Matching player with value was a theme because as Laumann said they’re “Not drafting in a vacuum.”
“Maybe someday they’ll get the system fixed where you can get the player and not have to worry about (other things like signability).”
Pitchers and catchers
Always love pitching prospects. Jerry Reinsdorf and Kenny Williams would be “tickled” if the Sox took pitchers in the first ten rounds.
“Catching is hard to find. You can never have enough catching prospects.”
Laumann mentioned having four prospects in the full season affiliates (Tyler Flowers, Josh Phegley, Mike Blanke, Miguel Gonzalez) and trying to have a legitimate catching prospect for each of the six affiliates. Laumann said he wouldn’t call it overdrafting the position, but it certainly sounded like a high priority.
On exclusively taking college players early in the draft this year
I didn’t quite get the type of explanation I was hoping for (maybe my question wasn’t clear), but Laumann said that with the money they’re paying players they have to be really sure of the players they take. He did, however, mention that he has to see a potential first round pick himself because he is most confident in his own scouting and “This is pretty much my job on the line.”
Pitchers that leave and do poorly like in the Jake Peavy trade
He didn’t want to imply the Sox have harder working or better people, but sometimes it’s that they noticed something in a pitcher’s delivery or makeup that allowed them to get through to that player better. Who the players are around and the opportunities they’re given largely determine their level of success.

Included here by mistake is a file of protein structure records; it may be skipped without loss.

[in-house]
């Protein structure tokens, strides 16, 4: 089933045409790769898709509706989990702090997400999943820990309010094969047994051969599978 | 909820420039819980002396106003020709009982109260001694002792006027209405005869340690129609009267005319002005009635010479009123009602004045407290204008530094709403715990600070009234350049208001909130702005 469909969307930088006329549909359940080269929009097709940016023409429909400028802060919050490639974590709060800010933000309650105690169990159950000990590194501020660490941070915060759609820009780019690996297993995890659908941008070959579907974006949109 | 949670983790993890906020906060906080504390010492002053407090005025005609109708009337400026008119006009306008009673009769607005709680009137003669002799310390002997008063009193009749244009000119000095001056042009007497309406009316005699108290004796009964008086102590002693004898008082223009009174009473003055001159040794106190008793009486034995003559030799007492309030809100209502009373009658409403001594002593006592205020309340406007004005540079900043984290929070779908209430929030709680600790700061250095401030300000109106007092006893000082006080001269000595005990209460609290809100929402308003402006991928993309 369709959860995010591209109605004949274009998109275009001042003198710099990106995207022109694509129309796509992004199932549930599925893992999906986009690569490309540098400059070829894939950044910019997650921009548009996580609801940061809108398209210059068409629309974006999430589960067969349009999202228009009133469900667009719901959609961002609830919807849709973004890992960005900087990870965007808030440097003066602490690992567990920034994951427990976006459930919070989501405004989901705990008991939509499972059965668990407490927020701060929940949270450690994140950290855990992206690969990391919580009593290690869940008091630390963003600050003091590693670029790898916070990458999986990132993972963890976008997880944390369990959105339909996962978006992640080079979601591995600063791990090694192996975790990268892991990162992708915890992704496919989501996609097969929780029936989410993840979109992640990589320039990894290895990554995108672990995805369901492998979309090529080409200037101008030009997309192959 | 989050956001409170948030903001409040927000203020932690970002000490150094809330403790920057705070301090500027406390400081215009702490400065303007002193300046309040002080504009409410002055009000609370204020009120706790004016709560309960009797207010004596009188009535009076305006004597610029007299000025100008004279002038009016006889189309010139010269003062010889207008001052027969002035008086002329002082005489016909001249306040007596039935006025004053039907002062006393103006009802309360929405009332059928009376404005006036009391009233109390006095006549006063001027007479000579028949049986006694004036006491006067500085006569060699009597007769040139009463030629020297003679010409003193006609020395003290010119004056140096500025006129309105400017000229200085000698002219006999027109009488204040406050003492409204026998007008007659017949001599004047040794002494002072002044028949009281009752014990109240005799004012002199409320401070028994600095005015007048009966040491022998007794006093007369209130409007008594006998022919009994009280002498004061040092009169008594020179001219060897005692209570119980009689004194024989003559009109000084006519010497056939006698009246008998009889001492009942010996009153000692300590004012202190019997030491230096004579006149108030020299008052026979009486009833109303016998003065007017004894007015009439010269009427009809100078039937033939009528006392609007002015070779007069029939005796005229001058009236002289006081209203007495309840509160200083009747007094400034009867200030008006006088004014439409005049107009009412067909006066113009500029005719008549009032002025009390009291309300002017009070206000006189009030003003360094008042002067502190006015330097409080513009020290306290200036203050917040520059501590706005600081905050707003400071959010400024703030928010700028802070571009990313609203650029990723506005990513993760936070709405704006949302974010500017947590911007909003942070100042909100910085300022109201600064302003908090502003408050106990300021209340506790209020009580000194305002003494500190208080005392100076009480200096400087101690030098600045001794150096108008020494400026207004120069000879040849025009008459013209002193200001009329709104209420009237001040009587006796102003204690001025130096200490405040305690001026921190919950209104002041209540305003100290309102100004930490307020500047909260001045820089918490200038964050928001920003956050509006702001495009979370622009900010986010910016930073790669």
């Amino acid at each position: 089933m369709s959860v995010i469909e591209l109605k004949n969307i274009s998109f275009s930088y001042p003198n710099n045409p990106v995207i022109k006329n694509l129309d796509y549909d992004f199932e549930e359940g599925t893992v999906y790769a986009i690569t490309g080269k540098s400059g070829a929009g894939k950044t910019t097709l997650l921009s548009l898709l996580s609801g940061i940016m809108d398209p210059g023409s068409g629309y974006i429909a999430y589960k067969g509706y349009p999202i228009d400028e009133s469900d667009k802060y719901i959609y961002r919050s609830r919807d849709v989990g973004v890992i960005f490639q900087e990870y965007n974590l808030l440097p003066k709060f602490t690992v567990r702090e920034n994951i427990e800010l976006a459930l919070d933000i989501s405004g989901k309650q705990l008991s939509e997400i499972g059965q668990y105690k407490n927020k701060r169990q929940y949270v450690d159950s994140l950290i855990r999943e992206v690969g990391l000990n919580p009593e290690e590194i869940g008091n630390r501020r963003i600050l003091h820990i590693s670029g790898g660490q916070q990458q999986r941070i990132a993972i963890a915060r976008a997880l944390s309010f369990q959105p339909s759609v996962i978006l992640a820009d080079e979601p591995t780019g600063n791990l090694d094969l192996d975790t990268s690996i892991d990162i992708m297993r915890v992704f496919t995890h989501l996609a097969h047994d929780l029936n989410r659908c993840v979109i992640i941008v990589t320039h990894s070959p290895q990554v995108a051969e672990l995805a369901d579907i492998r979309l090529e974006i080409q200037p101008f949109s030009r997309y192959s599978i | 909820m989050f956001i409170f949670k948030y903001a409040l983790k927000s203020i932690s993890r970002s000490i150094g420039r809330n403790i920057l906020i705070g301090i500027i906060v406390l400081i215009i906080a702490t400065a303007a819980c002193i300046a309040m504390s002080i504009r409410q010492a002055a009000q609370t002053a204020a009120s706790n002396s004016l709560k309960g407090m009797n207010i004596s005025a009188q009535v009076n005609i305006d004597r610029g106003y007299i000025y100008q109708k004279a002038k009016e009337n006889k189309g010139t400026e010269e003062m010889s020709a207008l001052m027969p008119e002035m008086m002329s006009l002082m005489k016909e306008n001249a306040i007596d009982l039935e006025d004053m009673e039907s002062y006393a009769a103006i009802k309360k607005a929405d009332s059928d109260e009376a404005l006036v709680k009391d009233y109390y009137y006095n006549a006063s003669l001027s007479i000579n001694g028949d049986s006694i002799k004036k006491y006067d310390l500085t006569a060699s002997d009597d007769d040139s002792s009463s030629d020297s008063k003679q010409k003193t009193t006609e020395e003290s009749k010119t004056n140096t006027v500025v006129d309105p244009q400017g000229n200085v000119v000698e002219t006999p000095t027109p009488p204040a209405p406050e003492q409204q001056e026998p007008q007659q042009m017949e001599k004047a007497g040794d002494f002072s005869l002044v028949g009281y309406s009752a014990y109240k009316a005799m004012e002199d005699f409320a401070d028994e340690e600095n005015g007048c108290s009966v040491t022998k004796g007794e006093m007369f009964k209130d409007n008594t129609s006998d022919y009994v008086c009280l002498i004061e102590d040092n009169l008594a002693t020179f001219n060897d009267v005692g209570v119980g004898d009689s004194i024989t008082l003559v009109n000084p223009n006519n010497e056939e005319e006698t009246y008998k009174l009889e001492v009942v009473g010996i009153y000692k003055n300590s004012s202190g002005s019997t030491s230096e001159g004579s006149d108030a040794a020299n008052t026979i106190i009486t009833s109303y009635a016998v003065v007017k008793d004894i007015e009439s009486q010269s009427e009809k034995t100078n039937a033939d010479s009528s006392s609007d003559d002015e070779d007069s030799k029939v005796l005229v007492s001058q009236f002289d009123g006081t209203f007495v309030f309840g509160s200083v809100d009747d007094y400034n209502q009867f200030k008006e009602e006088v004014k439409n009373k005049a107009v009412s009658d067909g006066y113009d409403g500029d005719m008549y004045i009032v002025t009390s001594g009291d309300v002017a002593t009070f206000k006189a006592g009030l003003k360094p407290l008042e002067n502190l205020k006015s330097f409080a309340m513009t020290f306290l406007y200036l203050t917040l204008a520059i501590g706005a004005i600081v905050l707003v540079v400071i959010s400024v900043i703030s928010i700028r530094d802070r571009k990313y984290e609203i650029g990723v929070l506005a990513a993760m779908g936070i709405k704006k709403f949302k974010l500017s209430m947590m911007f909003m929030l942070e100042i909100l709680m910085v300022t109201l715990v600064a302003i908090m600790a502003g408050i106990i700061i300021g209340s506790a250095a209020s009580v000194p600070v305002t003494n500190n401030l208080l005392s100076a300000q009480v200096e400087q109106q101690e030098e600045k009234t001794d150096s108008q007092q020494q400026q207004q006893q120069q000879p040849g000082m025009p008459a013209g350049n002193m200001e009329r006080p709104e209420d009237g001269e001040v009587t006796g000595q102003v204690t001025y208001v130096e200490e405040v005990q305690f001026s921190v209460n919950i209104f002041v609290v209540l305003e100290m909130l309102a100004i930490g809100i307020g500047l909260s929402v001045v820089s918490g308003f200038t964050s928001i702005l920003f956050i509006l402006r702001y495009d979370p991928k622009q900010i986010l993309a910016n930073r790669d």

He compared Dexter Carter to Gary Majewski, saying the Sox are starting to see signs of getting Carter back to where he was before the Peavy trade. (Majewski did well with the Sox before being traded to the Dodgers in 2001 and bombed with the Dodgers that year, similar to Carter with the Padres. He came back to the Sox and they got him back to where he was with them and went on to pitch for a few years in the Majors.)
On drafting players with weaknesses that the organization is good at correcting
“We try to work hand in hand with our player development.”
You can’t have a disconnect between amateur scouting and player development so scouts will ask questions regarding players with player development that go something like this: Is it something that you can fix? Is it something you can make better? Is it something you can make him more consistent with? How easy is it to fix?
If a scout notices a guy is over striding, for example, they can see if they can fix that and make him a better pitcher.